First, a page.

The nature of the crime of conspiracy complicates the double jeopardy inquiry. Whether the object of the conspiracy is to commit one or many crimes, it is the unlawful agreement between co-conspirators that the federal statutes punish. Braverman v. United States, 317 U.S. 49, 53, 63 S.Ct. 99, 101, 87 L.Ed. 23 (1942). A court must keep in mind that the same conspiracy may be established by different aggregations of proof. United States v. Mallah, 503 F.2d 971, 985 (2d Cir. 1974), cert. denied, 420 U.S. 995, 95 S.Ct. 1425, 43 L.Ed.2d 671 (1975). While overt acts may be the most concrete clues in an indictment as to the nature of the underlying conspiracy, too much reliance on overt acts may confuse the proper aims of the judicial inquiry. See id. (citing Short v. United States, 91 F.2d 614, 624 (4th Cir. 1937)). The government should not be permitted to divide overt acts stemming from the same conspiracy into different conspiracy prosecutions. See United States v. Papa, 533 F.2d 815, 820 (2d Cir.), cert. denied, 429 U.S. 961, 97 S.Ct. 387, 50 L.Ed.2d 329 (1976).

The moving defendant bears the burden of proof that a subsequent government prosecution violates the double jeopardy clause. However, the burden may switch to the government to prove distinct conspiracies if the defendant makes a sufficient showing of overlap.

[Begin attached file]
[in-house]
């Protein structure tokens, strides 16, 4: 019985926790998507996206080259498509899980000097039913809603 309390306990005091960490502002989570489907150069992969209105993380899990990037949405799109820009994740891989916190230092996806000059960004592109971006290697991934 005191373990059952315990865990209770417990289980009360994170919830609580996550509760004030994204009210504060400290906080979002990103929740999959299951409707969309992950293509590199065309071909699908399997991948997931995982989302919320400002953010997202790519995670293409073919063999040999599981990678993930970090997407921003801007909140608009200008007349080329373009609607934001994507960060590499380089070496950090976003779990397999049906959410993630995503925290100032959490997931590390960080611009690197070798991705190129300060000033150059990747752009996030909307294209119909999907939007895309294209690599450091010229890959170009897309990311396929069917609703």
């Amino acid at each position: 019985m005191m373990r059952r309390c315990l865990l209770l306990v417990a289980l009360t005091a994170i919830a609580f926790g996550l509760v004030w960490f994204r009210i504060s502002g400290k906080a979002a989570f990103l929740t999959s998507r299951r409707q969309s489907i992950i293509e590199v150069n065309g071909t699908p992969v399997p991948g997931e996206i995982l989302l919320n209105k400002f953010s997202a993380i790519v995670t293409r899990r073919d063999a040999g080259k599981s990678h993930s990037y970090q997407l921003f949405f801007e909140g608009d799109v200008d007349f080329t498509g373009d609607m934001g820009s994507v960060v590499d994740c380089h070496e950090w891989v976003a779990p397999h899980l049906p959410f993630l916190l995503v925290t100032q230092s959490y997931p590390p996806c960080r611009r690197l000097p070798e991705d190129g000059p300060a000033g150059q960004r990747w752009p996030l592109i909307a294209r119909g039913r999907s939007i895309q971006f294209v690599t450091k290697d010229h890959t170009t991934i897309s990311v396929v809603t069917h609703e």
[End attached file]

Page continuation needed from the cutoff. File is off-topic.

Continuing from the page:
Where the Government alleges that defendants
  conspired with others, and there is evidence that
  participants of one conspiracy are acquainted
  with personnel in the other, that the conspiracy
  cannot operate without a larger organization
  backing it up, and that dates and geographic
  areas overlap, the burden of proving separate
  conspiracies shifts to the prosecution.

Reiter, supra, 848 F.2d at 341; United States v. Abbamonte, 759 F.2d 1065, 1069 (2d Cir. 1985). In short, if a movant makes a sufficient showing under the Korfant factors, then the burden of proof switches to the government.

1. Defendant Gambino's Motions